Dimensions : H. 73 x W. 92 cm (avec cadre : H. x W. cm)
Henri Lebasque was born on 25 September 1865 in Champigné (Maine-et-Loire). He was first a pupil at the School of Fine Arts in Angers. He came to Paris in 1886 and for a short time was a pupil of Bonnat, then of Humbert, whom he helped decorate the Pantheon. But it is certain that his attendance at the old Pissarro, on the outskirts of Paris, had more influence on him than Bonnat's lessons.
In 1893 he met Luce and Signac at the Salon des Indépendants in Paris and adopted pointillism for a few years. Living in Lagny in the 1900s, married and father of a family, he painted, from 1900 to 1906, the nearby woods of the Marne. It was with his discovery of the South of France that the most complete transformation of his painting took place. He then continued to stay in other regions: Vendée, Brittany, Normandy. After Saint-Tropez and Sainte-Maxime, he finally settled permanently in Le Cannet in 1924.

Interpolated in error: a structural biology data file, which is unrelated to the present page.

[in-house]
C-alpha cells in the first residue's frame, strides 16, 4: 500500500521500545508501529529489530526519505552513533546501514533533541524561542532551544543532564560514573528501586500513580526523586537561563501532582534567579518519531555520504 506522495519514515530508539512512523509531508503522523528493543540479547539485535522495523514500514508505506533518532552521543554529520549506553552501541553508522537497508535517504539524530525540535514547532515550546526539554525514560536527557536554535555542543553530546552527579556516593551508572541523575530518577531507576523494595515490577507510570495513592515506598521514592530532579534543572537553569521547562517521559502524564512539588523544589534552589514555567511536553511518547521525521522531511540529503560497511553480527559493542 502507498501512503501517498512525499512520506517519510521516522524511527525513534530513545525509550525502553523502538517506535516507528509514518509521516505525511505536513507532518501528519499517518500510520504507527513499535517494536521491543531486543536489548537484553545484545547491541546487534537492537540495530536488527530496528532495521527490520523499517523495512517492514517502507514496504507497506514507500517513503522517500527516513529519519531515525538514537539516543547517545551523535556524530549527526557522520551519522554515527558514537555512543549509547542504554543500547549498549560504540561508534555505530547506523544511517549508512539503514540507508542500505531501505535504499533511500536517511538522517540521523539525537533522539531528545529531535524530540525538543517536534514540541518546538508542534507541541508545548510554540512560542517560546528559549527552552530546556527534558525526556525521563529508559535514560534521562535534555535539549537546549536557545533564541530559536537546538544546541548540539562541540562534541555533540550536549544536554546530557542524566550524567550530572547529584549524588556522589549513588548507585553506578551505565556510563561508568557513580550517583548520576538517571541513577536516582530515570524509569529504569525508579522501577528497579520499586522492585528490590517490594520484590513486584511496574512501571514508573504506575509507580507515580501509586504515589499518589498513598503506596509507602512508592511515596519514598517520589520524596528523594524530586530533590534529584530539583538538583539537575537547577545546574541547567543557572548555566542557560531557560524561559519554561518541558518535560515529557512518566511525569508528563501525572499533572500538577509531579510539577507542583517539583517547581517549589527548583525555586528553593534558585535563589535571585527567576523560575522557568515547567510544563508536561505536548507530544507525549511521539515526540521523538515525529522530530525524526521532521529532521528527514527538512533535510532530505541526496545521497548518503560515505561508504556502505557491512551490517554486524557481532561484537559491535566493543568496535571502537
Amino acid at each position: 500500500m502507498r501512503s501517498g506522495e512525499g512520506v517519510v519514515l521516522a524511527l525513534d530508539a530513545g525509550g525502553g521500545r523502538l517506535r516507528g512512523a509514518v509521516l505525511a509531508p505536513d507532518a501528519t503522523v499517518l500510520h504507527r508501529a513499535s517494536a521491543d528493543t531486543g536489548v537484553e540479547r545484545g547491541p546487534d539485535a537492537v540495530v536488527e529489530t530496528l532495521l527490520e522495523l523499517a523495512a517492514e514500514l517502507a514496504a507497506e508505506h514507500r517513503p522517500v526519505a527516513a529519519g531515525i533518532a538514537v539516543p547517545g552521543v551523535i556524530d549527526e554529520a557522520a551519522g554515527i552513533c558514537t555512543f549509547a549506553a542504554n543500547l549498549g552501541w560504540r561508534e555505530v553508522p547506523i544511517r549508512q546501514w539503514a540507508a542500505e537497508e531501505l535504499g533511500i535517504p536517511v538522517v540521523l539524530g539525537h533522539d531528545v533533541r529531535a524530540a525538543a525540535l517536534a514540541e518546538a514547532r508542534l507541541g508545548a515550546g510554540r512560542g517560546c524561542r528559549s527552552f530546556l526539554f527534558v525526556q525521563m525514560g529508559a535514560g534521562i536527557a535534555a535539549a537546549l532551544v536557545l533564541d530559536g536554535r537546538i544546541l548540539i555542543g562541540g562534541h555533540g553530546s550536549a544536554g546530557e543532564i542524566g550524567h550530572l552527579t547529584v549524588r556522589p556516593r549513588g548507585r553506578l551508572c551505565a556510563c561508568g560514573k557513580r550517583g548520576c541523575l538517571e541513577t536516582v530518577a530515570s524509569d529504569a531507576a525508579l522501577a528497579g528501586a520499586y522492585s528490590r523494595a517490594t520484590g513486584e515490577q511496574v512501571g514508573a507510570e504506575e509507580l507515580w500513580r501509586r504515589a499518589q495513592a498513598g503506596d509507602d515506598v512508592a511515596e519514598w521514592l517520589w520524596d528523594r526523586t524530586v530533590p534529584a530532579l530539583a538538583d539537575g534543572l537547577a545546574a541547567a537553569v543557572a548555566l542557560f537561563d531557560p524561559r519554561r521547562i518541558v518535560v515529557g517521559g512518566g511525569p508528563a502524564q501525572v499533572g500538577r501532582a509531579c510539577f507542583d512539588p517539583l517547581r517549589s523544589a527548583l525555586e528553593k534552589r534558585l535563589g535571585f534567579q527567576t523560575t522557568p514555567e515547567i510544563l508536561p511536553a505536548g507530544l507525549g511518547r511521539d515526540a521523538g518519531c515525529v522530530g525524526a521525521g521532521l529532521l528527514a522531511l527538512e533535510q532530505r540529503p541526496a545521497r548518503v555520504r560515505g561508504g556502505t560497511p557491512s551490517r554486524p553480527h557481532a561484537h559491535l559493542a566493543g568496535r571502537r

Friend and neighbour of Bonnard, he came closer to it by the similarity of themes. He worked on the decorations of the Théâtre des Champs-Élysées and those of the transatlantic liner Paris. He died in August 1937 in Le Cannet (Alpes-Maritimes).
In this painting, Henri Lebasque depicted his family resting in the shade of tall slender trees. A brightly lit path is leading out of the picture on the right and directs the gaze onto the painting's middle ground with smaller, blurred buildings next to shrubs and trees in pastel shades. As is often the case in his paintings, Lebasque creates a harmonious uniformity between the depiction of his family and the surrounding nature.
Label from Art Salon Abel, Cologne on the reverse.
Genève, Petit Palais
Lille, Musée des Beaux-Arts
Paris, Musée d’Art Moderne
E. Bénézit, édition Gründ, Tome VIII, page 373.